Monday, January 16, 2012

Culture Lab - Ten books to look out for in 2012

Whether you want to know about black holes, the brain, genes or imagination, there's one for you in our list of books we can't wait to read this year
(Image: Regine Mahaux/Digital Vision/Getty)

Ignorance: How it drives science
by Stuart Firestein, Oxford University Press. In this provocatively titled book, Stuart Firestein, chair of biological sciences at Columbia University in New York City, promises to disabuse readers of the myth that the scientific quest for truth is propelled by understanding. Instead, he emphasises, it is the very fact of not knowing that spurs scientists on - groping for scraps of insight and grappling with befuddling mysteries.

Imagine: How creativity works
by Jonah Lehrer, Canongate/Houghton Mifflin Harcourt. Science writer Jonah Lehrer's last book, The Decisive Moment, examined when we should let instinct run the show and when we should allow reason to take over, with exceptional results. Our hopes are high for Imagine, in which Lehrer sets out to understand human creativity, and dispenses with oversimplifications about creative "types".

17 Equations that Changed the World
by Ian Stewart, Profile Books/Basic Books. We had a sneak peek at Ian Stewart's latest offering and found his shortlist of the most influential equations so compelling we have asked him to tell yo

The Violinist's Thumb: And other lost tales of love, war, and genius, as written by our genetic code
by Sam Kean, Little, Brown & Co. His debut book, The Disappearing Spoon, toured through the periodic table with wit and humour. So we eagerly anticipate science writer Sam Kean's new offering, in which he aims to unravel the mysteries of our own human building blocks: DNA.

Tubes: A journey to the center of the internet
by Andrew Blum, Viking/Ecco. Though it may be commonplace to conceptualise the internet as a vast but invisible network channelling through the ether, Wired magazine contributing editor Andrew Blum is on a mission to unveil the real cords and cables that link us across the globe.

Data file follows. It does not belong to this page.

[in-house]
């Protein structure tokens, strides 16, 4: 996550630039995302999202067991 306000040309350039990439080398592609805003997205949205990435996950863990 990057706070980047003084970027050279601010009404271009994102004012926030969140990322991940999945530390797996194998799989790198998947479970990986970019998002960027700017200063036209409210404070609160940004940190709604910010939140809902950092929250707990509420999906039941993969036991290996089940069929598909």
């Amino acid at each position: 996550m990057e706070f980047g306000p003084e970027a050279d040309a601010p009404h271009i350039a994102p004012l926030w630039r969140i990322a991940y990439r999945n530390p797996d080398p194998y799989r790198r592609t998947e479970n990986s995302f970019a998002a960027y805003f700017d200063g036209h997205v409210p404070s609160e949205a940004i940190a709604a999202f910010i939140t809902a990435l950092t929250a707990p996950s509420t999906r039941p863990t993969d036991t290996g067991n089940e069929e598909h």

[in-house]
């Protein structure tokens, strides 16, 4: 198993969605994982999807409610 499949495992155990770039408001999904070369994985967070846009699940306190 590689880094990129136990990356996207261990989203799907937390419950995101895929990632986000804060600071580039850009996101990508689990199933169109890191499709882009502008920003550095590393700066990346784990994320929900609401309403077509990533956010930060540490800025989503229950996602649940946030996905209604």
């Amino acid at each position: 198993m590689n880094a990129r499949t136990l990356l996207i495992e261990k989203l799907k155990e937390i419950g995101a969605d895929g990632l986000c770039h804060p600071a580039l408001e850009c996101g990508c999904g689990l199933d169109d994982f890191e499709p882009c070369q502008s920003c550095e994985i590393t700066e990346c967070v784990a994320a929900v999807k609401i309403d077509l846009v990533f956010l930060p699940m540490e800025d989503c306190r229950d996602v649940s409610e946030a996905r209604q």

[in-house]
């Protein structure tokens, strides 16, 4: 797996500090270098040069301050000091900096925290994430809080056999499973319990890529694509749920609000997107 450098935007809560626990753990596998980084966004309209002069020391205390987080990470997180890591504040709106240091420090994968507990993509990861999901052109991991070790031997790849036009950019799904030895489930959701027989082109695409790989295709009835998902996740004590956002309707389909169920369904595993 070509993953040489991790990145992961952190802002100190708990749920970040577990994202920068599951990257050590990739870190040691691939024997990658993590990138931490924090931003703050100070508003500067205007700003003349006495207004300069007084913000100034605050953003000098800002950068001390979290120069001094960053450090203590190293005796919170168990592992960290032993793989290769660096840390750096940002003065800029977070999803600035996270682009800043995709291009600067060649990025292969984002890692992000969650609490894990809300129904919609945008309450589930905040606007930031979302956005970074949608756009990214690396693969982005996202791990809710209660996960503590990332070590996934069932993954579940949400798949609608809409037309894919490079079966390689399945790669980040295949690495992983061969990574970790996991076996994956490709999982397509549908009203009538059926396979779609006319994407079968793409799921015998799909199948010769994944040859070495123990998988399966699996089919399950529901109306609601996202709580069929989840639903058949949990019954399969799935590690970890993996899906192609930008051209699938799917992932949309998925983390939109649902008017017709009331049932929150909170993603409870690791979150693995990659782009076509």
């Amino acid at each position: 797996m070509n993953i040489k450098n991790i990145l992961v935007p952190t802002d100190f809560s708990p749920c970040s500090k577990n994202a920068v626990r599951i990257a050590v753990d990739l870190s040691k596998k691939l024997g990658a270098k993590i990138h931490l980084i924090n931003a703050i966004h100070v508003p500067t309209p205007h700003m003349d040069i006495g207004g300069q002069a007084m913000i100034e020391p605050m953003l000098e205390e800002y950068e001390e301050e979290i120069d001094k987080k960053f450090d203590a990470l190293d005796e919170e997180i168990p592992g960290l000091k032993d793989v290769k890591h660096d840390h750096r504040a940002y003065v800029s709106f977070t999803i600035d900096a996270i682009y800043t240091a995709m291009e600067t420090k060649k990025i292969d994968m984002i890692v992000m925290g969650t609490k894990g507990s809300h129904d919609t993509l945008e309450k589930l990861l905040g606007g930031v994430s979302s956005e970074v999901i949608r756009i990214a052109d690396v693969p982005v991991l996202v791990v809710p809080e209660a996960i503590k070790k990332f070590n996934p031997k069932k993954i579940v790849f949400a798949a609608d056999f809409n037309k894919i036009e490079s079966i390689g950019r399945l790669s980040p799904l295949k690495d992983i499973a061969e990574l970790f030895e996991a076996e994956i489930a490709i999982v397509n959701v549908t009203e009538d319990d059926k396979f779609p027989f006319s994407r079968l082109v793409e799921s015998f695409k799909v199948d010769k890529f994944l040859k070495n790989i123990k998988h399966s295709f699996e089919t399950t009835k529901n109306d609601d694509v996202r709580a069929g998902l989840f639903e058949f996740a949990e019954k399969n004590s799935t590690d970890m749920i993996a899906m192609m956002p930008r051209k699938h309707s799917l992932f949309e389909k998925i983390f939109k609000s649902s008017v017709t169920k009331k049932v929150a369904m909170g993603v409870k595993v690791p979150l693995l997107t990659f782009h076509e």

Connectome: How the brain's wiring makes us who we are
by Sebastian Seung, Houghton Mifflin Harcourt. Professor of computational neuroscience Sebastian Seung is convinced that it's not our genes that shape us as individuals, but our connectome - the "totality of connections between neurons in a nervous system". By understanding what distinguishes our individual connectomes, Seung hopes to shed light on what constitutes identity.

The Spark of Life: The electrifying force that illuminates everything
by Frances Ashcroft, Allen Lane. Electricity isn't just for charging phones. It is also the force that enables thought and movement, something that Frances Ashcroft, a professor of physiology at the University of Oxford, promises to demonstrate in her new book.

Subliminal: How your unconscious mind rules your behaviour
by Leonard Mlodinow, Allen Lane/Pantheon. Physicist, science writer and Hollywood screenwriter Leonard Mlodinow is out to explore how important the unconscious is in shaping the way we process the world.

Gravity's Engines: How bubble-blowing black holes rule galaxies, stars, and life in the cosmos
by Caleb Scharf, Scientific American/Farrar, Straus & Giroux. Director of astrobiology at Columbia University in New York City, Caleb Scharf knows a thing or two about black holes. In this book, he aims to explain how these cosmic crunchers are also hubs of explosive activity.

The Social Conquest of Earth
by Edward O. Wilson, W. W. Norton. Sociobiologist and emeritus professor of entomology at Harvard University, Edward O. Wilson has penned more than 25 books over the course of his career. This latest work, tackling the origin of the human condition, may be his most ambitious yet.

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